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Parental apron strings are longer than ever before. It used to be that once college graduation hit and the last tuition check was mailed, junior was on his or her own. That's not the case anymore. Parents who have managed their children's life from the soccer field to college are just sticking with what they know. Now they’re inserting themselves into their kids job searches, job interviews and even negotiating their children's pay packages.

Here's a Parent Hall of Shame, listing the worst cases of parent involvement.

Job Fair

Marcia Hariss, director of career services at the University of North Carolina at Chapel Hill had a parent show up at a college-sponsored career fair last year. Hariss noticed the parent going from table to table collecting information. "I went up to a parent and tactfully tried to explain why the student would come across as a better job candidate if their child was independent," she says.

Calls to the Career Center

Not every student takes advantage of the college career center, so some parents try to take it upon them to use it as a resource. "The parent of a college senior called and asked if she could register with the office because her son wouldn't do it," says Hariss of the University of North Carolina at Chapel Hill's career center. "We said no, we're really sorry but registration is for students."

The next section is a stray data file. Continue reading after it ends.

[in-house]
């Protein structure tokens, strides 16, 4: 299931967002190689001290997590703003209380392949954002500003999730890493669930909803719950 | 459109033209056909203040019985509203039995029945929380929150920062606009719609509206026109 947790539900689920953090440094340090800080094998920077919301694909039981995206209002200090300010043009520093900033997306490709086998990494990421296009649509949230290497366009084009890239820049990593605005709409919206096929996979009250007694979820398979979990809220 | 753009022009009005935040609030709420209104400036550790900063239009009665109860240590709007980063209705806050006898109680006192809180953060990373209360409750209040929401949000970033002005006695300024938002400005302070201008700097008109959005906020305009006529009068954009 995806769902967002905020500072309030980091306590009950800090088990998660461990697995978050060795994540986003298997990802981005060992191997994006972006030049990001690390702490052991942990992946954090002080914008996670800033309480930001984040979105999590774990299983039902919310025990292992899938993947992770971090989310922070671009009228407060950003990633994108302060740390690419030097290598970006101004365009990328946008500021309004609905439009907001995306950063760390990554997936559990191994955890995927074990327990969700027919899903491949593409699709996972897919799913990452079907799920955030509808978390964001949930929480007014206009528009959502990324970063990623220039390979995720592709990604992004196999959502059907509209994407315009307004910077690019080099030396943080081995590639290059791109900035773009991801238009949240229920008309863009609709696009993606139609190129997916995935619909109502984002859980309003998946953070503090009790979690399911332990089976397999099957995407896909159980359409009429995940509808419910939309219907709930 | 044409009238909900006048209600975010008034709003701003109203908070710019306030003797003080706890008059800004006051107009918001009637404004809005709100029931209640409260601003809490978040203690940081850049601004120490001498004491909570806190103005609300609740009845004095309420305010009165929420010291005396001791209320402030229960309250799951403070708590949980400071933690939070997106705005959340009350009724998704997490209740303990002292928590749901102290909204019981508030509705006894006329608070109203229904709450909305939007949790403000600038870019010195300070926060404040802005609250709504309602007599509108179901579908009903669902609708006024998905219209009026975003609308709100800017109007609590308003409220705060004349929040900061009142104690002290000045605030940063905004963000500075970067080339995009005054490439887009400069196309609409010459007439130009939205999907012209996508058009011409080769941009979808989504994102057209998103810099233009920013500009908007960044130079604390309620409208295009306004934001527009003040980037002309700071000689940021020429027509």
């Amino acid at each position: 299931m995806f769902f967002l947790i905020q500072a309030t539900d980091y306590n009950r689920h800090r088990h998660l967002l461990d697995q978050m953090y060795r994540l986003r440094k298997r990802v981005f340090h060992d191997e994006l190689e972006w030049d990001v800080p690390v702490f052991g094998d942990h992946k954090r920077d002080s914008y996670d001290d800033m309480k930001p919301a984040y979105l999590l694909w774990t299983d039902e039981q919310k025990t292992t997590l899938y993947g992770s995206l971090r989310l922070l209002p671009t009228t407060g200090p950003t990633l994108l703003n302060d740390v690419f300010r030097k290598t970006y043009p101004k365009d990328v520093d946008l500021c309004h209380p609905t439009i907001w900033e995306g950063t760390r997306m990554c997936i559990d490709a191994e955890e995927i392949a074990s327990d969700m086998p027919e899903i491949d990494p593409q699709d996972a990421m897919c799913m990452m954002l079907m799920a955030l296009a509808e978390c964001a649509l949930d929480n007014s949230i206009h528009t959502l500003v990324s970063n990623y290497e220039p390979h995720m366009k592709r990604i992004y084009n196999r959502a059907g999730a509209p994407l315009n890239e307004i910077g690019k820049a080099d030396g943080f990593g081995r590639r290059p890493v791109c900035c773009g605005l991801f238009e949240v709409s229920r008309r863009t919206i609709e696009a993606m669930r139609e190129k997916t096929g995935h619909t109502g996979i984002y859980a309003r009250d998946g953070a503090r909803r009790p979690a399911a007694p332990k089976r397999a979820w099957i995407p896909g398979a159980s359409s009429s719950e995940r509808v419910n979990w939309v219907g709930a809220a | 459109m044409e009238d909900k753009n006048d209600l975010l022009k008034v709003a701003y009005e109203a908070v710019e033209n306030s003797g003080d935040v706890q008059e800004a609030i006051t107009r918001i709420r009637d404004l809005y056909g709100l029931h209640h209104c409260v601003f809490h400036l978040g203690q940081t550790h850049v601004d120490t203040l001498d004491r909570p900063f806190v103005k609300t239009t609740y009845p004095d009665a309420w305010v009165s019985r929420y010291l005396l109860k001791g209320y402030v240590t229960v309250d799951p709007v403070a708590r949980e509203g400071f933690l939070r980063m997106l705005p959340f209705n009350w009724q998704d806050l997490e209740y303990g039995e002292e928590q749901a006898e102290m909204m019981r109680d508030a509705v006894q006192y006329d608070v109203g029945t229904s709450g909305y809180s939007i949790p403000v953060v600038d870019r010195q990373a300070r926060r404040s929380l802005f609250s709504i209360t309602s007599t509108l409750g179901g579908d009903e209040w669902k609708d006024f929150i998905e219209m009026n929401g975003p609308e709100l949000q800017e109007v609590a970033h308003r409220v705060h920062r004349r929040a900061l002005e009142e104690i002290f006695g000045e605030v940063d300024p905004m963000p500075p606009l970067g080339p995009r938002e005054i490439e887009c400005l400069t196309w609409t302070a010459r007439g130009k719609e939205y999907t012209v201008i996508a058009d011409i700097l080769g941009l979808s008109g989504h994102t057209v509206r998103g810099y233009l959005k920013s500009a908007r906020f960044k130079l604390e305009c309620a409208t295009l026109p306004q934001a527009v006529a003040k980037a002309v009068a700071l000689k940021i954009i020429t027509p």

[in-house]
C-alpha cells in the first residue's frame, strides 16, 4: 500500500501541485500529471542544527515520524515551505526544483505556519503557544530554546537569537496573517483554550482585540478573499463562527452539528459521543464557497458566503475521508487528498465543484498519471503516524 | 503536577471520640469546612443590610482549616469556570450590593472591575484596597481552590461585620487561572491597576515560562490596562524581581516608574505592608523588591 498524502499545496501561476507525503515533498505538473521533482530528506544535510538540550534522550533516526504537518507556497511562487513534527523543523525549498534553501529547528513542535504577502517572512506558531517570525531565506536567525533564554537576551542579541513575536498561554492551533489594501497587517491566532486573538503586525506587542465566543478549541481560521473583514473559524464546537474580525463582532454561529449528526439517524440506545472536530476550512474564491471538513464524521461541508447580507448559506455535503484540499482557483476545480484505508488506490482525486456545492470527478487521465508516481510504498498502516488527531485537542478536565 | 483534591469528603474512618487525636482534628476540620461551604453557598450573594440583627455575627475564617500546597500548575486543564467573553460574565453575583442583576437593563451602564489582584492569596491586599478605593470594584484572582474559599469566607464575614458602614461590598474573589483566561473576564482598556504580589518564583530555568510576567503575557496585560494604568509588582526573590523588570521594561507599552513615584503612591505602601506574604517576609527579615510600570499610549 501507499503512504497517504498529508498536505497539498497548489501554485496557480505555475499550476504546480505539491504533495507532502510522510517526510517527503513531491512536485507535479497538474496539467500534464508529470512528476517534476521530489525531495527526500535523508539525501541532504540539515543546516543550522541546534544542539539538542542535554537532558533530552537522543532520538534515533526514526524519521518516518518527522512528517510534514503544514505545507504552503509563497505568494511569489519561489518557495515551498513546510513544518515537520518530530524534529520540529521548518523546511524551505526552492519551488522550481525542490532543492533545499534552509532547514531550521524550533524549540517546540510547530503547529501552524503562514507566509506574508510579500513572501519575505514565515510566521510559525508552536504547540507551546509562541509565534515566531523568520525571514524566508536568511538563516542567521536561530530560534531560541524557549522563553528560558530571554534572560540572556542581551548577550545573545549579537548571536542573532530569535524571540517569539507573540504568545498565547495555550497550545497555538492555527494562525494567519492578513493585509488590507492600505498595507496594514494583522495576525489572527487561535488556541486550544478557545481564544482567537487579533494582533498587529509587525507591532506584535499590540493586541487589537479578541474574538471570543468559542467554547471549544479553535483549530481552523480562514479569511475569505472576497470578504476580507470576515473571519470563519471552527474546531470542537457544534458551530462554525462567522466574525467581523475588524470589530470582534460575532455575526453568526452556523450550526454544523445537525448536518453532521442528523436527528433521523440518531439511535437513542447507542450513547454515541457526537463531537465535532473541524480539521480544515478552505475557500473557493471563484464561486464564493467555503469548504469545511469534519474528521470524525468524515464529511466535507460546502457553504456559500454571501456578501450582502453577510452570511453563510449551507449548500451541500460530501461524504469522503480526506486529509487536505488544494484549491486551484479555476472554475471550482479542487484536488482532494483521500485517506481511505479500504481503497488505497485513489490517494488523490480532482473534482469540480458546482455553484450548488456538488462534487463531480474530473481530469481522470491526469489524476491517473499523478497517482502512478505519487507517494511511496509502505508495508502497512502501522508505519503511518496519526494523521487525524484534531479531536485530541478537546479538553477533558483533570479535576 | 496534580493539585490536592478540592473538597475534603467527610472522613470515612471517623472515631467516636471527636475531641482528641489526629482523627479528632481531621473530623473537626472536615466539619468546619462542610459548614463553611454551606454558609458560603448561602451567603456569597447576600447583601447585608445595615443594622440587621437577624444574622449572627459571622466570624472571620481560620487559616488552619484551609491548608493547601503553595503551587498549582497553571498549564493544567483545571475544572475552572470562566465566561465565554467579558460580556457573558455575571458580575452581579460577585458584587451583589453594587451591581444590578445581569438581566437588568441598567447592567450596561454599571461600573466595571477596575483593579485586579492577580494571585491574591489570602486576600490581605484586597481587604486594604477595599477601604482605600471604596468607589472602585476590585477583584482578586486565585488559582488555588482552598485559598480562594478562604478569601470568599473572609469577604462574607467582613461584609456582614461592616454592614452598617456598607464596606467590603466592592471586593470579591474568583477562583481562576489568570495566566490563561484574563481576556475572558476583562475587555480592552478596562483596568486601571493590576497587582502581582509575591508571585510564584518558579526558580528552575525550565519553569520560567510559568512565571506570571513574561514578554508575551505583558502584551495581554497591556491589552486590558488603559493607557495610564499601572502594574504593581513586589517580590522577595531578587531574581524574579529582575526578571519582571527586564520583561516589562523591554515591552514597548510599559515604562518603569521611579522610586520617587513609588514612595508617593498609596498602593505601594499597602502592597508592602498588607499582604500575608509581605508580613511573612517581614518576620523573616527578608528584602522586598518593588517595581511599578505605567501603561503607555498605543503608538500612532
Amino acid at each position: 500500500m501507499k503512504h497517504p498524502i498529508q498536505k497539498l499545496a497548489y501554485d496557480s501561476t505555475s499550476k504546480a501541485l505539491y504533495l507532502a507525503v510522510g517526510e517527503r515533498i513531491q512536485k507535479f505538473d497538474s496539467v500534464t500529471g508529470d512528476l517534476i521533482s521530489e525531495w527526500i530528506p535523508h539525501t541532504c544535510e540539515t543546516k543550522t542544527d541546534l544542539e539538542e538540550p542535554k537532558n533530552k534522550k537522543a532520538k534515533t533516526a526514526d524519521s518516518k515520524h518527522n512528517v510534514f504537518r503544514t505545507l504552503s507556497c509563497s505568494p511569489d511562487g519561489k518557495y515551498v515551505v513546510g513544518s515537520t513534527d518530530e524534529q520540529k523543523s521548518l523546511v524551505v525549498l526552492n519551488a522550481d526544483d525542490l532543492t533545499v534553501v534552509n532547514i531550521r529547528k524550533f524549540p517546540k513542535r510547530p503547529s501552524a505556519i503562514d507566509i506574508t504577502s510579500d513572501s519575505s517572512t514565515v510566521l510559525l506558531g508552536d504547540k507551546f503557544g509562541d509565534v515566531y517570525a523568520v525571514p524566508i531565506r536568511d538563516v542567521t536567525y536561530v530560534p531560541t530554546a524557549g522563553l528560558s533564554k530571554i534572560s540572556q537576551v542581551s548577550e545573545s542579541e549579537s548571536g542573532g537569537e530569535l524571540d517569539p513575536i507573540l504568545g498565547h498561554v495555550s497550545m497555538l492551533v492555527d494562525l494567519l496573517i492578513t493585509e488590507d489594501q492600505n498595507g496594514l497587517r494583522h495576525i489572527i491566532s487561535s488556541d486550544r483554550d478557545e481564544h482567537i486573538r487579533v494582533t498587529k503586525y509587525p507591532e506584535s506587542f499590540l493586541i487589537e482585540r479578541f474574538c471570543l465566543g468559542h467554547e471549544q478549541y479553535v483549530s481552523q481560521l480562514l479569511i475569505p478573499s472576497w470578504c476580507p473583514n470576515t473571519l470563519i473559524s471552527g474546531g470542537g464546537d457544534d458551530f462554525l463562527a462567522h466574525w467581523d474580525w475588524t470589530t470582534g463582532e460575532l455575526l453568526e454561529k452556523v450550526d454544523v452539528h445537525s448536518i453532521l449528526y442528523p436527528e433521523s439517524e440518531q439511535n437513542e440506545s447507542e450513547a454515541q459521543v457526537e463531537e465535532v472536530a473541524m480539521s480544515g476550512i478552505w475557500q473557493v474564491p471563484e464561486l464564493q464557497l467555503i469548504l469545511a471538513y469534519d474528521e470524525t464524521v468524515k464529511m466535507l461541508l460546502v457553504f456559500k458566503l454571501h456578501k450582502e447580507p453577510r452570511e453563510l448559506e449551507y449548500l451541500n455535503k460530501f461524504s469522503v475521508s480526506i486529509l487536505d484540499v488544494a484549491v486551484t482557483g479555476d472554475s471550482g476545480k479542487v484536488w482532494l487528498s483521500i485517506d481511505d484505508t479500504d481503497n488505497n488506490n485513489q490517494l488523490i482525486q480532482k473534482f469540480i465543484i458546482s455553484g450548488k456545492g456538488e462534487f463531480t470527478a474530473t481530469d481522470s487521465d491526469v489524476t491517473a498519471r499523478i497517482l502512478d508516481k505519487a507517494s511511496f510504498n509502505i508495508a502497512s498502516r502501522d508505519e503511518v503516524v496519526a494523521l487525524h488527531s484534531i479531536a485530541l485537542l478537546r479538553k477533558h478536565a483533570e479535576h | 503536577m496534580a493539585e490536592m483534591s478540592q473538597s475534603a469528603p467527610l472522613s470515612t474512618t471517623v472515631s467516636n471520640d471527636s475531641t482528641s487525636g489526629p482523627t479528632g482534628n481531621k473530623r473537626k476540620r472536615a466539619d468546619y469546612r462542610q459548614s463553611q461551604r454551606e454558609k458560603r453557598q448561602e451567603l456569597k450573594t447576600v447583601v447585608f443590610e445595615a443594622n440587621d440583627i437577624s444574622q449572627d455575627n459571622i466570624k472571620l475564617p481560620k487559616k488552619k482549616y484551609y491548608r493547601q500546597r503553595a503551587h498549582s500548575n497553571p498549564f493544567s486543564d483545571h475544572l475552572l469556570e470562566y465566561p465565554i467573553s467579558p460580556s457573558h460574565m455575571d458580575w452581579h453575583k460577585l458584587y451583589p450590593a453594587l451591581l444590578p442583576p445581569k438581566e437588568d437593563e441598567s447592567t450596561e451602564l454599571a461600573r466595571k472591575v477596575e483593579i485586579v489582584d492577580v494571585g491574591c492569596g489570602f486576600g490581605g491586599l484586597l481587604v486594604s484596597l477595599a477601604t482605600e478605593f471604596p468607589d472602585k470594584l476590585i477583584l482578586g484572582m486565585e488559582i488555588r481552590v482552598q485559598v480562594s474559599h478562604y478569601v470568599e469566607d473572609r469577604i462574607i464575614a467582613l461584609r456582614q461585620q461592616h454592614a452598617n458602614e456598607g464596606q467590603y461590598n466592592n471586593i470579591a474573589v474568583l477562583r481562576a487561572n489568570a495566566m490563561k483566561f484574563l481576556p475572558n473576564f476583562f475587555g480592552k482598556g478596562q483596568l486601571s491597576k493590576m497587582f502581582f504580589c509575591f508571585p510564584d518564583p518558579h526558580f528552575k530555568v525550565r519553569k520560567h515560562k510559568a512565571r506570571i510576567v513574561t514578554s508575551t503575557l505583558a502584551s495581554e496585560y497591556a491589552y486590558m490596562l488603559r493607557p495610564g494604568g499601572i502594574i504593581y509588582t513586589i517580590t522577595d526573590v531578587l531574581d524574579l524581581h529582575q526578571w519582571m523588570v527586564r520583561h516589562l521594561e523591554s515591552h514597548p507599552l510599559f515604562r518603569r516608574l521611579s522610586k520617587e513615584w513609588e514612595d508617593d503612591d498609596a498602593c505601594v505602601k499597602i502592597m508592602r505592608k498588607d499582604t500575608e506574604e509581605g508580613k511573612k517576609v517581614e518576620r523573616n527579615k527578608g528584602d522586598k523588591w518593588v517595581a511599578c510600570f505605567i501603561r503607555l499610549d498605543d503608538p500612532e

Parents as Secretaries

Pam Engle, vice president of human resources at BB&T Bank, says it's not unusual now for parents to call and schedule their child's job interview. They frequently say their child is too busy with school work to do it themselves. "They literally want to make sure it happens," says Engle.

Parents Pulling Strings

Suzanne Dagger, the associate director of Hofstra University's career center, recently received a call from a parent who asked what companies her son has on-campus interviews with. The reason, said the parent, was so that she could figure out if she knew anyone at those companies and pull a few strings for her son. "I was stunned," says Dagger. "I look at it as the parent not trusting their child. Let the student do their own networking."

Checking In

Marcia Hariss, of the University of North Carolina at Chapel Hill's career center, recently got a call from a parent who wanted to know why her child was not chosen for interviews. "I told the parent that we can discuss in general the services we have to offer, but we can't reveal whether the student registered with us or whether he submitted a résumé."